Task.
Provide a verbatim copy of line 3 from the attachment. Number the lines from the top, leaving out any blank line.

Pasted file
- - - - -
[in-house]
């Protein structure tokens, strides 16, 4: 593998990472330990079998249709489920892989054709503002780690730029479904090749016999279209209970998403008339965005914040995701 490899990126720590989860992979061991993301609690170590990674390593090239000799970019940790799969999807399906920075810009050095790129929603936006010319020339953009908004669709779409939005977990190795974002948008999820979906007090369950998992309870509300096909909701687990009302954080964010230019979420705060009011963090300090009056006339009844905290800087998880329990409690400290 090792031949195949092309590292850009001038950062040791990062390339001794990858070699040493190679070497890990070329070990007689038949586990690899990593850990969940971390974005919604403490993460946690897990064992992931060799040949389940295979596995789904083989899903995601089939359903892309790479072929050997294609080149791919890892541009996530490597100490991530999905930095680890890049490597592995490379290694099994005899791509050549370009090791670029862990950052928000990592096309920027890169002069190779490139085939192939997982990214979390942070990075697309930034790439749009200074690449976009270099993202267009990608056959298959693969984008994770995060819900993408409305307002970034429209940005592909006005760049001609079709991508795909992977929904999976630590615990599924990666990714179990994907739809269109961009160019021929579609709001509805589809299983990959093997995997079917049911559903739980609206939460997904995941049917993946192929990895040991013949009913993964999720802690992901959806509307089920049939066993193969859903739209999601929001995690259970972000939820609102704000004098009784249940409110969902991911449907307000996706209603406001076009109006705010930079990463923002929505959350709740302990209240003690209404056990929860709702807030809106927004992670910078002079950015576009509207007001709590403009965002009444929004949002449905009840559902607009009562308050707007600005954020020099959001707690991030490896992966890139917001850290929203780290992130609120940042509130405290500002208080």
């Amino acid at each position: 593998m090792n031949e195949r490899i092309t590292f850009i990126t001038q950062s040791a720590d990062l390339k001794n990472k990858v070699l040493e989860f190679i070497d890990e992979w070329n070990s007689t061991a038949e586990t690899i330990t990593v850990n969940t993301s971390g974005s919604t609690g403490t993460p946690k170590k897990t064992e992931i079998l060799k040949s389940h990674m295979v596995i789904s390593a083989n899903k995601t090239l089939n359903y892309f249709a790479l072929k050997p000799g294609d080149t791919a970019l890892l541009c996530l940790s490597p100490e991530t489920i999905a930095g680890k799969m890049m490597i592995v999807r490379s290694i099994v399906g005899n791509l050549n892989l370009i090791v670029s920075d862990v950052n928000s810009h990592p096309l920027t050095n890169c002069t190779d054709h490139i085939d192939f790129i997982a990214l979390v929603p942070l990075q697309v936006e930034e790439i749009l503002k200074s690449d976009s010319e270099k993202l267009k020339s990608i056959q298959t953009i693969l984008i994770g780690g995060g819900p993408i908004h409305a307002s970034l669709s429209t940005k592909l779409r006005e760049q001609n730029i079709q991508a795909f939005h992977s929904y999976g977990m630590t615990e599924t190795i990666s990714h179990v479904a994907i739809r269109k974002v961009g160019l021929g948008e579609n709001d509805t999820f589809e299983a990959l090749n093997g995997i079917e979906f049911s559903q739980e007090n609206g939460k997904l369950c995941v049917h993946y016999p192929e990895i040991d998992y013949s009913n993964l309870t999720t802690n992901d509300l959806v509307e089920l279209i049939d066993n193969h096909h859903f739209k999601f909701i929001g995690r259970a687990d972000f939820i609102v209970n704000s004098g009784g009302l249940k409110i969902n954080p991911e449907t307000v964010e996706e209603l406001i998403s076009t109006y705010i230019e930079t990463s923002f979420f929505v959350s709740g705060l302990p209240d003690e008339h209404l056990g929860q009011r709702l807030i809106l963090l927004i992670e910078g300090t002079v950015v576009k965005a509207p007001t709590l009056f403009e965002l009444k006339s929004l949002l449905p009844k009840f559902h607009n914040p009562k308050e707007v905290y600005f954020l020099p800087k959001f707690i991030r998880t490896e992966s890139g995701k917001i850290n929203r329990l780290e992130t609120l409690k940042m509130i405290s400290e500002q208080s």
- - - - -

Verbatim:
């Amino acid at each position: 593998m090792n031949e195949r490899i092309t590292f850009i990126t001038q950062s040791a720590d990062l390339k001794n990472k990858v070699l040493e989860f190679i070497d890990e992979w070329n070990s007689t061991a038949e586990t690899i330990t990593v850990n969940t993301s971390g974005s919604t609690g403490t993460p946690k170590k897990t064992e992931i079998l060799k040949s389940h990674m295979v596995i789904s390593a083989n899903k995601t090239l089939n359903y892309f249709a790479l072929k050997p000799g294609d080149t791919a970019l890892l541009c996530l940790s490597p100490e991530t489920i999905a930095g680890k799969m890049m490597i592995v999807r490379s290694i099994v399906g005899n791509l050549n892989l370009i090791v670029s920075d862990v950052n928000s810009h990592p096309l920027t050095n890169c002069t190779d054709h490139i085939d192939f790129i997982a990214l979390v929603p942070l990075q697309v936006e930034e790439i749009l503002k200074s690449d976009s010319e270099k993202l267009k020339s990608i056959q298959t953009i693969l984008i994770g780690g995060g819900p993408i908004h409305a307002s970034l669709s429209t940005k592909l779409r006005e760049q001609n730029i079709q991508a795909f939005h992977s929904y999976g977990m630590t615990e599924t190795i990666s990714h179990v479904a994907i739809r269109k974002v961009g160019l021929g948008e579609n709001d509805t999820f589809e299983a990959l090749n093997g995997i079917e979906f049911s559903q739980e007090n609206g939460k997904l369950c995941v049917h993946y016999p192929e990895i040991d998992y013949s009913n993964l309870t999720t802690n992901d509300l959806v509307e089920l279209i049939d066993n193969h096909h859903f739209k999601f909701i929001g995690r259970a687990d972000f939820i609102v209970n704000s004098g009784g009302l249940k409110i969902n954080p991911e449907t307000v964010e996706e209603l406001i998403s076009t109006y705010i230019e930079t990463s923002f979420f929505v959350s709740g705060l302990p209240d003690e008339h209404l056990g929860q009011r709702l807030i809106l963090l927004i992670e910078g300090t002079v950015v576009k965005a509207p007001t709590l009056f403009e965002l009444k006339s929004l949002l449905p009844k009840f559902h607009n914040p009562k308050e707007v905290y600005f954020l020099p800087k959001f707690i991030r998880t490896e992966s890139g995701k917001i850290n929203r329990l780290e992130t609120l409690k940042m509130i405290s400290e500002q208080s």